Aspects of Love – Southwark Playhouse, London – 3*** William Russell



Music by Andrew Lloyd Webber.

Lyrics by Don Black & Charles Hart.

Based on the book by David Garnett.


Southwark Playhouse, the Large, 77-78 Newington Causeway, London SE1 6BD to 9 February 2019.

Mon-Sat 7.30 pm Mat Tues & Sat 3pm.

Runs 2hr 40 mins One interval.

TICKETS: 020 7207 0234.



Review: William Russell 10 January

A valiant attempt to resuscitate a dire show


     A polished production directed by Jonathan O’Boyle, some strong performances and Love Changes Everything, possibly the most gruesome ballad Andrew Lloyd Webber ever concocted – used endlessly as a leit motif throughout – mark this latest stripped down revival of one of his lesser works. It was famous at the time it first appeared in    because Roger Moore, who would have played the elderly artist forger, quit the cast before opening allegedly because he had problems with the singing, but chances are he recognised a stinker when he saw one and his was not the leading role anyway.

Based on a would be shocking novel  by David Garnet set in post war France between 1947 and 1974, it tells how seventeen year old student Alex falls for a thirty something actress call Rose, who is in between jobs, and accepts his invitation to stay at his villa – which actually belongs to George, his forger painter uncle. The pair are, of course, discovered and Rose, much to Alex’s annoyance, opts for George. But it is an open marriage as George also has an Italian mistress called Ginette. And so it goes on with everyone sleeping with everyone else, including Rose and the Italian having a Sapphic moment and Alex after military service returning and getting the hots for George and Rose’s fifteen year old daughter Jenny, an irritating Lolita figure.

The book was notable not so much for its plot as for the descriptions of the places in which this unlikeable lot cavorted, but apart from a few posters indicating change of location this stripped back production fails to deliver on that front handsome though the back wall of louvered doors undeniably is.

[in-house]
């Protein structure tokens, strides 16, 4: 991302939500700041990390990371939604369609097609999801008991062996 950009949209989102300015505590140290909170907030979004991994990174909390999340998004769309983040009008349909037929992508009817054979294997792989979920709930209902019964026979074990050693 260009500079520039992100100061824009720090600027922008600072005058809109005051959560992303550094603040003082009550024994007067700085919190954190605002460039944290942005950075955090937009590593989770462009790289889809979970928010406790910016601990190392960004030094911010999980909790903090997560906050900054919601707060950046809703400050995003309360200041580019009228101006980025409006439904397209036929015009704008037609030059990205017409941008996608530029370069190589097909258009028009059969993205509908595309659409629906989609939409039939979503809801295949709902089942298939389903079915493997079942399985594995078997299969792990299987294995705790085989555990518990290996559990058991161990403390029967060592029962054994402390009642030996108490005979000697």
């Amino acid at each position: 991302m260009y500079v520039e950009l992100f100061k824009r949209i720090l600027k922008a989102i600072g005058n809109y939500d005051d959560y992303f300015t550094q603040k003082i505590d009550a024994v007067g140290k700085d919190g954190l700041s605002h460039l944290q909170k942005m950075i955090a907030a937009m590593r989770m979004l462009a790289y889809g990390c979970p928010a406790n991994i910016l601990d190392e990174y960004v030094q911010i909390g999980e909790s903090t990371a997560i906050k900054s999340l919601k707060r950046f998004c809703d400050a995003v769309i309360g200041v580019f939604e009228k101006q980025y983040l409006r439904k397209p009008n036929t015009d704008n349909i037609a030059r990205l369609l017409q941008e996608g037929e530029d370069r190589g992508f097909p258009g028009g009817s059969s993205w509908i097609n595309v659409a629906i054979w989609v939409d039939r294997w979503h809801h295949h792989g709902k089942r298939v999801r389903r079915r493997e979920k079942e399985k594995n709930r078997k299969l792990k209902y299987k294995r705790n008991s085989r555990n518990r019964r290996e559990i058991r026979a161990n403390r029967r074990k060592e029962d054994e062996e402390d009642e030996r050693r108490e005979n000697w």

The two pianists make a decent job of playing the score although they do rather thump the ivories at times when what is required is more Rawicz and Landauer, and the singing by and large is rather good. Director O’Boyle has kept it all moving briskly although at two hours and 40 minutes it is a long evening, and he is lucky in his leading ladies –  Kelly Price  as Rose and Madalena Alberto as Ginette.

As the cause of all the trouble, the libidinous seventeen year old Alex, as man and boy he seems incapable of buttoning his flies, Felix Mosse is as pretty a juvenile lead as can be and after a rather shaky start, reveals a decent voice although he does tend to tremble a bit in the higher registers and fails to age at all over the years the story covers.  He is something of a poster boy though and if the role helped Michael Ball in his career back in 1989 then it may do the same for him.

Price as Rose, however, manages the passage of time perfectly, sings extremely well – as does Alberto, both rising effortlessly to their big arias. The ensemble work hard humping tables and chairs off and on, although not all the choral work is as good as it might be and Jerome Pradon does all that can be done with George as does Eleanor Walsh with Jenny. But there are two scenes which require dance – a circus one and a funeral – which quite simply belong in another show and seem there only because the custom of the time demanded them. They stand out like that proverbial sore thumbs. There are also two scenes in which first Rose and then Jenny wear a dress belonging to George’s first wife which patently are not the same dress but different sizes, although they might have shrunk in the wash.

But if has to be revived then ignore the show, enjoy the production – even if it does not manage to create a time for these sexual goings on to take place in let alone a place – and the leads. But beware that song – famously lampooned as I Sleep with Everyone. It is vintage Lloyd Webber in that it shows his talent for composing a melody which screws into the brain rather than delights the senses. If some of the others seem familiar, Lloyd Webber, not one to waste material, recycled them in later shows.


Rose Vibert: Kelly Price.

Alex Dillingham: Felix Mosse.

George Dillingham: Jerome Prado.

Giuletta Trapani: Madalena Alberto.

Marcel Richard: Minal Patel.

Jenny Dillingham: Eleanor Walsh.

Elizabeth: Julia J Nagle.

Hugo Le Meunier: Jason Kajdi.

Jerome: jack Churms.

Waitress, actress & others: Eleanor Jackson.


Director: Jonathan O’Boyle.

Musical Director: Richard Bates.

Set & Costume Designer: Jason Denvir.

Choreographer: Sam Spencer-Lane.

Lighting Designer: Aaron J Dootson.

Sound Designer: James Nicholson.


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